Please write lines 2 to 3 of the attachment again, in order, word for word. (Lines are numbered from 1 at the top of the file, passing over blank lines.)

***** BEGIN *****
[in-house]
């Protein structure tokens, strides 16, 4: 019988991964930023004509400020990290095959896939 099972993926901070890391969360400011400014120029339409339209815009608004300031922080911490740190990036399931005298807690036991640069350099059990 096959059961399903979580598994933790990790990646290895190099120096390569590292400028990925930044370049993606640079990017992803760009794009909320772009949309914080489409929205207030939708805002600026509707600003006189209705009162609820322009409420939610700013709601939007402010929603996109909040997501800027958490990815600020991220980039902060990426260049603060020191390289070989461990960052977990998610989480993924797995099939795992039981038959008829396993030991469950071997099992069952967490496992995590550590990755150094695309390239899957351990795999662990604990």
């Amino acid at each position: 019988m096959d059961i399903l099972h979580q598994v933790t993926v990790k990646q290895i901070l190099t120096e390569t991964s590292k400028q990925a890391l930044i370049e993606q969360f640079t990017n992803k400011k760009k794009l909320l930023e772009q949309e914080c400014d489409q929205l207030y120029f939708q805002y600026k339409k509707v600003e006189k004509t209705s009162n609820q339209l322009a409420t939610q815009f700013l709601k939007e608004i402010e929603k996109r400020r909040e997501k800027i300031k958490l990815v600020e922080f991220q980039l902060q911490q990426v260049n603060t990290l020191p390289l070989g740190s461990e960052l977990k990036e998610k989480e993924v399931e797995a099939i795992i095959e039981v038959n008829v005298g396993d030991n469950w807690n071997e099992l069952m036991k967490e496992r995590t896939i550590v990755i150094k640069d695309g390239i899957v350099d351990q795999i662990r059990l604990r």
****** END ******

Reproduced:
């Protein structure tokens, strides 16, 4: 019988991964930023004509400020990290095959896939 099972993926901070890391969360400011400014120029339409339209815009608004300031922080911490740190990036399931005298807690036991640069350099059990 096959059961399903979580598994933790990790990646290895190099120096390569590292400028990925930044370049993606640079990017992803760009794009909320772009949309914080489409929205207030939708805002600026509707600003006189209705009162609820322009409420939610700013709601939007402010929603996109909040997501800027958490990815600020991220980039902060990426260049603060020191390289070989461990960052977990998610989480993924797995099939795992039981038959008829396993030991469950071997099992069952967490496992995590550590990755150094695309390239899957351990795999662990604990």
């Amino acid at each position: 019988m096959d059961i399903l099972h979580q598994v933790t993926v990790k990646q290895i901070l190099t120096e390569t991964s590292k400028q990925a890391l930044i370049e993606q969360f640079t990017n992803k400011k760009k794009l909320l930023e772009q949309e914080c400014d489409q929205l207030y120029f939708q805002y600026k339409k509707v600003e006189k004509t209705s009162n609820q339209l322009a409420t939610q815009f700013l709601k939007e608004i402010e929603k996109r400020r909040e997501k800027i300031k958490l990815v600020e922080f991220q980039l902060q911490q990426v260049n603060t990290l020191p390289l070989g740190s461990e960052l977990k990036e998610k989480e993924v399931e797995a099939i795992i095959e039981v038959n008829v005298g396993d030991n469950w807690n071997e099992l069952m036991k967490e496992r995590t896939i550590v990755i150094k640069d695309g390239i899957v350099d351990q795999i662990r059990l604990r």